His surviving work covers quite a wide range. There are animal pieces and still lives, and even some portraits including one of Viscount Irwin at Temple Newsam (1700). Several of these show, in their backgrounds and settings, Knyff’s interest in topography. He also drew and painted estates and their landscapes, including some for the crown, although unfortunately only a small number of finished paintings survive.
In a letter of 9 January 1703 Knyff wrote, ‘I have done a great many [drawings] of Hampton Courte and Windsor for his Majesty [Queen Anne’s husband, Prince George of Denmark] which are not yet engraved’. This painting is probably connected with this series of drawings, although there is no engraving known to be derived from it. It records the rebuilding of the Upper Ward by Hugh May completed in 1685. More importantly Knyff’s painting provides valuable evidence for the ‘Maastricht Garden’.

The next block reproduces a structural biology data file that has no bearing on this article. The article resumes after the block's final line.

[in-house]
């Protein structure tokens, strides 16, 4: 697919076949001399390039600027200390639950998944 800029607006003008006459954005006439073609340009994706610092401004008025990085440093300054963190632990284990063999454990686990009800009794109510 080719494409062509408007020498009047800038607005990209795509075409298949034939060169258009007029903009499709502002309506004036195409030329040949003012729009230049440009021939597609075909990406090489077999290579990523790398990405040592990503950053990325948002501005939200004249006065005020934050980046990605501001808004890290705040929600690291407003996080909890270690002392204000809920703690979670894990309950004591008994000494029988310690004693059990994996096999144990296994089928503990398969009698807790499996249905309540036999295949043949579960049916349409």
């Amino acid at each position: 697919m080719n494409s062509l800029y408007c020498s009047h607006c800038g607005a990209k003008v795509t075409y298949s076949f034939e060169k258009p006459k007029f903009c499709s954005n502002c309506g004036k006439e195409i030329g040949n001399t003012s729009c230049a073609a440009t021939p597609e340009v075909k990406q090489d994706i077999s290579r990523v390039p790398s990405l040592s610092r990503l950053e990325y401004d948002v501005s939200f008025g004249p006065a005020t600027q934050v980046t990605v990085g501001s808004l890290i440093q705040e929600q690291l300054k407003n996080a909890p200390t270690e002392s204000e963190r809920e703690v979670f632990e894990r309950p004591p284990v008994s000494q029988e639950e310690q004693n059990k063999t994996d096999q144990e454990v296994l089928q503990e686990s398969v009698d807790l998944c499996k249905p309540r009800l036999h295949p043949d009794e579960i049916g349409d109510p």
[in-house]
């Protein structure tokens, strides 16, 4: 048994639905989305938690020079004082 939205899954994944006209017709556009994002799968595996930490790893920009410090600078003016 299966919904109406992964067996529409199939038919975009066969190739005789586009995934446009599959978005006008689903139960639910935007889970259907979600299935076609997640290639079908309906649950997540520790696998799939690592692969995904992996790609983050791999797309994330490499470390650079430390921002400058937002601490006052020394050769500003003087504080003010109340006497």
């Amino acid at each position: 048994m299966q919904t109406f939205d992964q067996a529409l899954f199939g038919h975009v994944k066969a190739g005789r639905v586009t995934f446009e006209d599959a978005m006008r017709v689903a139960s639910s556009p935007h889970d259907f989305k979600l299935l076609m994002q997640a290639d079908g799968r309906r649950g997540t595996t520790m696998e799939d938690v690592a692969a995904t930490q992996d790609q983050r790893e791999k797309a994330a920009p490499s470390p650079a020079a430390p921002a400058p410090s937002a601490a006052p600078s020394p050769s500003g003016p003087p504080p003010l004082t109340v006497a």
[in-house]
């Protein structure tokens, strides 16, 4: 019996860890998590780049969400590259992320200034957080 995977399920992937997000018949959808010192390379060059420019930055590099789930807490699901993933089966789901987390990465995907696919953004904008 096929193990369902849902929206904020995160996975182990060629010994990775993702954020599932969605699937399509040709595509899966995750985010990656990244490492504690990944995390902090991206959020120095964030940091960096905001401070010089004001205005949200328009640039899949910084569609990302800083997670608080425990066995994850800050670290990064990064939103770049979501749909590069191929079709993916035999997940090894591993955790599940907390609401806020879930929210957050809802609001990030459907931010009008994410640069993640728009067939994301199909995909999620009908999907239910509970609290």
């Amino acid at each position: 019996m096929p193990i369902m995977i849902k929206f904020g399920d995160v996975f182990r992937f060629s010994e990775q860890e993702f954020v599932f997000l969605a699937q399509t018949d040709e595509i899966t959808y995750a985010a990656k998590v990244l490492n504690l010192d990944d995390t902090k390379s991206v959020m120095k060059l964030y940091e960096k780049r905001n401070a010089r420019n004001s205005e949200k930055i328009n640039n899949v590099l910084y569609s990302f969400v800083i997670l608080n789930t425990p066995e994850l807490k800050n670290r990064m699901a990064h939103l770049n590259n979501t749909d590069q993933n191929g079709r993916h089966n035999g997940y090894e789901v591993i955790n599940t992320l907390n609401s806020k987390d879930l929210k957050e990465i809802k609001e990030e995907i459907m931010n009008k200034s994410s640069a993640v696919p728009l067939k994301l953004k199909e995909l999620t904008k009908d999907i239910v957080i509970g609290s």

This was the name given to the newly acquired large area of flat land between the castle and the river, after a re-enactment of the 1673 Siege of Maastricht, which took place there the following year. William III planned to create a formal garden here, and the painting captures his plans midway. It shows how he not only moved the road that ran along the river bank so that the internal layout would be regular, but also walled-in the entire area in 1699. However, although Knyff shows some of the trees planted inside by Henry Wise following a design by Le Notre’s nephew Claude Desgots, there is no sign of the central canal that was planned, or of course of any of the gravel walks, parterres and so on. This dates the painting to around the very last years of William’s reign.